About Bert Tanimoto

Oldish father of two youngish kids. Zojirushi enthusiast and professional writer. California resident with roots in Hawaii and Japan. Classic rock, popcorn movies, audio books, spam, sushi and cone filtered coffee. Guilty pleasures include donuts and pop bands like ABBA and Wham!.

Offbeat August Holidays

In the U.S., we don’t have any national public holidays in the month of August—no wonder the summer seems to drag on, right? But in some countries they celebrate some very odd ones during August, compared to what we’re used to here in the States.

Taiwanese Valentine’s Day—In Taiwan, the Qixi Festival is celebrated on August 17th, when many Chinese couples schedule their wedding day and hold traditional ceremonies (in traditional costumes like you see above). Weddings held en masse are also common. The traditional folk tale behind Qixi Day is a story about a downtrodden ox-herder who falls in love with a fairy maiden, even though an ordinary mortal cannot marry the daughter of a god. When the Queen Fairy Mother finds out, she takes back her daughter and keeps them separated with a line drawn in the stars, which becomes the heavenly Milky Way. The story has a happy ending though, as the couple is allowed to see each other—but only during one day of the year, on Qixi Day.

Today more than 70% of Chinese couples celebrate the holiday in one way or another, with a romantic dinner being the most popular, followed by gifts for their S.O., movie dates, writing love letters, and going to a motel to celebrate(!). That last one is surely universal?

National Picnic Day—In Northern Territory Australia, Picnic Day is a public holiday and a day off for the general population on the first Monday of August. Imagine getting paid to go on a picnic!

Aussies use the extra day for a long weekend to go on trips or to attend the annual Harts Range races, an activity filled day of riding, bbq and dancing. Others go to the town of Adelaide River to have a traditional Railway Picnic, the way the holiday got started back in the late 1800s—as a way to give the hard working rail workers of the area a day of rest and fun.

Why not have our own Picnic Day? Take along a Zojirushi Food Jar and a Stainless Bottle or two, and you’re pretty much set for a whole day outdoors!

National Melon Day—August 12th is Melon Day in Turkmenistan, a country in Central Asia near Afghanistan and Iran.

Since 1994, they have celebrated their favorite fruit that is recognized for its importance in Turkmenistan’s culture and history. Fairs and festivals are held in different regions of the country, inviting guests to taste their juiciest and sweetest melons in the world. Over 400 varieties of melon are grown here, including some of the rarest—not an easy feat considering more than 80% of Turkmenistan is desert. Hot sunny weather and long summers are natural factors which contribute to the Turkmen melon’s distinctive feature; a high sugar content that approaches 18 percent! Makes me want to try one…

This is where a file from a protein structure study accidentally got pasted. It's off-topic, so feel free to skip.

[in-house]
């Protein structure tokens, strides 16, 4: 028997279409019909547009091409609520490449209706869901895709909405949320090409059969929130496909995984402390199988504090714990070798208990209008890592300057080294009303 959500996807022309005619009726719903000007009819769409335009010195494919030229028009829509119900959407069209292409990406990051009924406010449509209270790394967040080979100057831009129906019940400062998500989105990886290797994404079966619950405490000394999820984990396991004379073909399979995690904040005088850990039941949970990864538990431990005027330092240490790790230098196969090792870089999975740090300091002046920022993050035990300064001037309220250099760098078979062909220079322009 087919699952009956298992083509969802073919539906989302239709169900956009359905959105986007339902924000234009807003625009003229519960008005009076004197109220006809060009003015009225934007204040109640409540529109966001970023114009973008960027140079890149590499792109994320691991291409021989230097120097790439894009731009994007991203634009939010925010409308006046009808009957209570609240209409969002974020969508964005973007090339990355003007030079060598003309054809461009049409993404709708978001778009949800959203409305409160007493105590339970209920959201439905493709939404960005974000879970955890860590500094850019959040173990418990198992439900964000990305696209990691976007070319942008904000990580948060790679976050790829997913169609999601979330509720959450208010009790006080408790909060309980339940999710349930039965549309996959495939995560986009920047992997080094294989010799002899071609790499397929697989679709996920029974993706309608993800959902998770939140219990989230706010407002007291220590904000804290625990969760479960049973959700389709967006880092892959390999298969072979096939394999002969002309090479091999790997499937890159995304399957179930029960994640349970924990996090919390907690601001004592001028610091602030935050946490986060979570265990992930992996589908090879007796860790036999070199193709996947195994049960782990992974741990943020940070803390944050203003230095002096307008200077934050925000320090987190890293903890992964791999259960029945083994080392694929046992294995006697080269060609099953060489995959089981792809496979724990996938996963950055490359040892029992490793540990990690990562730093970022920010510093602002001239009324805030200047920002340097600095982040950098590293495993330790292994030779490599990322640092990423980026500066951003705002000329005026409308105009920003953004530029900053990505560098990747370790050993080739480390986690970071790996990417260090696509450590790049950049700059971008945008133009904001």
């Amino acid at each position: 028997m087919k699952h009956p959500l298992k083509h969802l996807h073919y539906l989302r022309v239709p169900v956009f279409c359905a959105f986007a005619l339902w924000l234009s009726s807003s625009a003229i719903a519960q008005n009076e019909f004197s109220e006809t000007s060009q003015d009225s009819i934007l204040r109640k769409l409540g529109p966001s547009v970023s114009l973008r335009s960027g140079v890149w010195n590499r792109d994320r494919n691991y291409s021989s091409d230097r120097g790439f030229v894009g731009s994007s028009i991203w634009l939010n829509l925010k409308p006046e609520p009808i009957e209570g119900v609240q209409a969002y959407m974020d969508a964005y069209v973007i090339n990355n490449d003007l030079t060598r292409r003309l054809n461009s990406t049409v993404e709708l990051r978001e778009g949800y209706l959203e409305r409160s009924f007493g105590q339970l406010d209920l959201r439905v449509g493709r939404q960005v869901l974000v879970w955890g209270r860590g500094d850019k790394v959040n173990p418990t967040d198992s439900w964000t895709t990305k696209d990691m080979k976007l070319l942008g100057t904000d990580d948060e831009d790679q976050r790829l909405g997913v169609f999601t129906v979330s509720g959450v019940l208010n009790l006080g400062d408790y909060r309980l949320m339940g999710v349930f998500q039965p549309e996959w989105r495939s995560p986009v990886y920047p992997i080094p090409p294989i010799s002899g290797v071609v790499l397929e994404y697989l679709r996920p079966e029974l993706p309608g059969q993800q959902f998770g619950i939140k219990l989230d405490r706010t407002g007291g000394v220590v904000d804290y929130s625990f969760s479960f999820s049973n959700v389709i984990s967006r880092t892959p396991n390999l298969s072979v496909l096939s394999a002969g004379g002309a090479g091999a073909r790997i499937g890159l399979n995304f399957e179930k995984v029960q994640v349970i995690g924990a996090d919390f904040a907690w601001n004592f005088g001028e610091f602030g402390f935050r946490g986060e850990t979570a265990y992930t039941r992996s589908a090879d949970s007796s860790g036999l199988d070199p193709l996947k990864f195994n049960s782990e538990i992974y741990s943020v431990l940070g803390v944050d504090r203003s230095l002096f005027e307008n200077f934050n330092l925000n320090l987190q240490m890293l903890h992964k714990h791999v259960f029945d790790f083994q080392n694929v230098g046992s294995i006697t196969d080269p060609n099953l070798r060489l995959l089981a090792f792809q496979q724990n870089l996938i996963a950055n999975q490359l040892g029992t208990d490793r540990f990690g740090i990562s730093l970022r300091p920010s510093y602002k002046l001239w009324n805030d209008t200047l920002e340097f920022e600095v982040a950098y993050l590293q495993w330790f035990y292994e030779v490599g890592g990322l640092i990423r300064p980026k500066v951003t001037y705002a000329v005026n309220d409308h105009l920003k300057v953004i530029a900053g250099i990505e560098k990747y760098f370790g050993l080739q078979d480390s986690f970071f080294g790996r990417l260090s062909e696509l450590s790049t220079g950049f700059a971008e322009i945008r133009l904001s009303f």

“Yama No Hi” (Mountain Day)—Japan honors its mountains on August 11th, continuing this newly established national public holiday that was established in 2014. With the island nation being mostly mountainous, the Japanese have long revered their peaks—especially Mt. Fuji, a striking, nearly perfectly shaped active volcano and Japan’s highest elevation.

On Mountain Day, the Japanese are encouraged to take the day off, go hiking on the beautiful mountains, and spend some disposable income to help the economy. In truth, the first day off just got underway in 2016, so it may take some time to get traction and for people to go climbing. Apparently August 11 (8/11) was chosen because the kanji character for “8” resembles a mountain and the number “11” looks like two trees. That’s a good enough reason for me! “Yama-no-Hi” is Japan’s 16th public holiday.

Hawaii Admission Day—My home state joined the Union on August 21st, 1959. What was I doing in back in 1959? I was living in Hawaii and playing with swords instead of lightsabers, pretending to be “Zorro” instead of Obi Wan Kenobi. I mean, check out the old cars in the background! And BTW, if you don’t know who Zorro is, I’m not going to bother telling you. Just Google it.

Obviously I didn’t care whether Hawaii had become a state or not, even though an overwhelming majority of locals voted in favor of statehood, so apparently it was a big deal.

If you want to celebrate Hawaii becoming our 50th state with me this month, eat “local food”, or better yet, make some local food at home. Like Loco Moco, Spam Musubi or Butter Mochi. There is no better comfort food, in my opinion.


Photos: “Chinese folk wedding” by llee_wu is licensed under CC BY-ND 2.0 
“a feudal picnic basket” by alex lang is licensed under CC BY-SA 2.0
“Fuji japan” by Travelbusy.com is licensed under CC BY 2.0
Rail Picnic from the Rail Heritage WA Archive
Statehood Girl from the Hawaii State Archives
“Swordfight” taken by Beatrice Tanimoto, circa 1959



I Love My New Water Boiler

We recently bought a new Zojirushi Water Boiler, after we were forced to retire our old one after so many years of faithful service. The inner pot started developing rust spots and the water started to smell funny, but I feel it lasted a long time, considering we kept it turned on 24/7—unplugging it only when we went out of town. We decided on the CD-LFC30, a cute, chunky looking model in sleek white. In our kitchen it breaks up the monotony of all the stainless steel appliances we have.